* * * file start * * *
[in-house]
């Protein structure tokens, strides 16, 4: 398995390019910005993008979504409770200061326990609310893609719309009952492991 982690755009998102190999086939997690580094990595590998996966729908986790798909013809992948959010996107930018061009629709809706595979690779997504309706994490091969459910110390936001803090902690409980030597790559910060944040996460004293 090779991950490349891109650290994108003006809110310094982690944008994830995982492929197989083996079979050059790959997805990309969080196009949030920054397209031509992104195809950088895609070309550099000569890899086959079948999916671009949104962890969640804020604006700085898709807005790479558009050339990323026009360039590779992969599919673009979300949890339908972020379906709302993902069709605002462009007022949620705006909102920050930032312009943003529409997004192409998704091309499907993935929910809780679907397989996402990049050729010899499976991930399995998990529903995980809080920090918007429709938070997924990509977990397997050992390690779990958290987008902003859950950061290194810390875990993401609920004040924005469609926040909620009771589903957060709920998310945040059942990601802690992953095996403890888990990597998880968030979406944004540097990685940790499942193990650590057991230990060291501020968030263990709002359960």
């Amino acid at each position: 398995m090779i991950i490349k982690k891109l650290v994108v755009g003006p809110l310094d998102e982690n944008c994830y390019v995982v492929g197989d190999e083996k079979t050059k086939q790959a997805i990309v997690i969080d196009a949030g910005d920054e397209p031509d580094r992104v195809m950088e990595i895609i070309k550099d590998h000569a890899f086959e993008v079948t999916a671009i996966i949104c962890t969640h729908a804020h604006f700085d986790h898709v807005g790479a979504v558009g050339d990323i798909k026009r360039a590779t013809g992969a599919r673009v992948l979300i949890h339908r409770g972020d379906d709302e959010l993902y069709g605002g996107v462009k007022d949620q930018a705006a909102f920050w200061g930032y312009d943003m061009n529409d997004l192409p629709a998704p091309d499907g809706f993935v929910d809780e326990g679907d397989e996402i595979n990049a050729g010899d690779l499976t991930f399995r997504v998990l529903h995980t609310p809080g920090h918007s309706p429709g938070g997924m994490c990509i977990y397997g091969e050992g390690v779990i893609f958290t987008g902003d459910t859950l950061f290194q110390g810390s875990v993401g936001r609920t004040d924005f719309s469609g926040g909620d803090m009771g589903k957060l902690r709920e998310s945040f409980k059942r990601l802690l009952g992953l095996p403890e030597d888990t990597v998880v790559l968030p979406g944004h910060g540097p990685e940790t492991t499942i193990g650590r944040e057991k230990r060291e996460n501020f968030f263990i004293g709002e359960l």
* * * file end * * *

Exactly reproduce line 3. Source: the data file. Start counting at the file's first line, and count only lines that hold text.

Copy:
């Amino acid at each position: 398995m090779i991950i490349k982690k891109l650290v994108v755009g003006p809110l310094d998102e982690n944008c994830y390019v995982v492929g197989d190999e083996k079979t050059k086939q790959a997805i990309v997690i969080d196009a949030g910005d920054e397209p031509d580094r992104v195809m950088e990595i895609i070309k550099d590998h000569a890899f086959e993008v079948t999916a671009i996966i949104c962890t969640h729908a804020h604006f700085d986790h898709v807005g790479a979504v558009g050339d990323i798909k026009r360039a590779t013809g992969a599919r673009v992948l979300i949890h339908r409770g972020d379906d709302e959010l993902y069709g605002g996107v462009k007022d949620q930018a705006a909102f920050w200061g930032y312009d943003m061009n529409d997004l192409p629709a998704p091309d499907g809706f993935v929910d809780e326990g679907d397989e996402i595979n990049a050729g010899d690779l499976t991930f399995r997504v998990l529903h995980t609310p809080g920090h918007s309706p429709g938070g997924m994490c990509i977990y397997g091969e050992g390690v779990i893609f958290t987008g902003d459910t859950l950061f290194q110390g810390s875990v993401g936001r609920t004040d924005f719309s469609g926040g909620d803090m009771g589903k957060l902690r709920e998310s945040f409980k059942r990601l802690l009952g992953l095996p403890e030597d888990t990597v998880v790559l968030p979406g944004h910060g540097p990685e940790t492991t499942i193990g650590r944040e057991k230990r060291e996460n501020f968030f263990i004293g709002e359960l």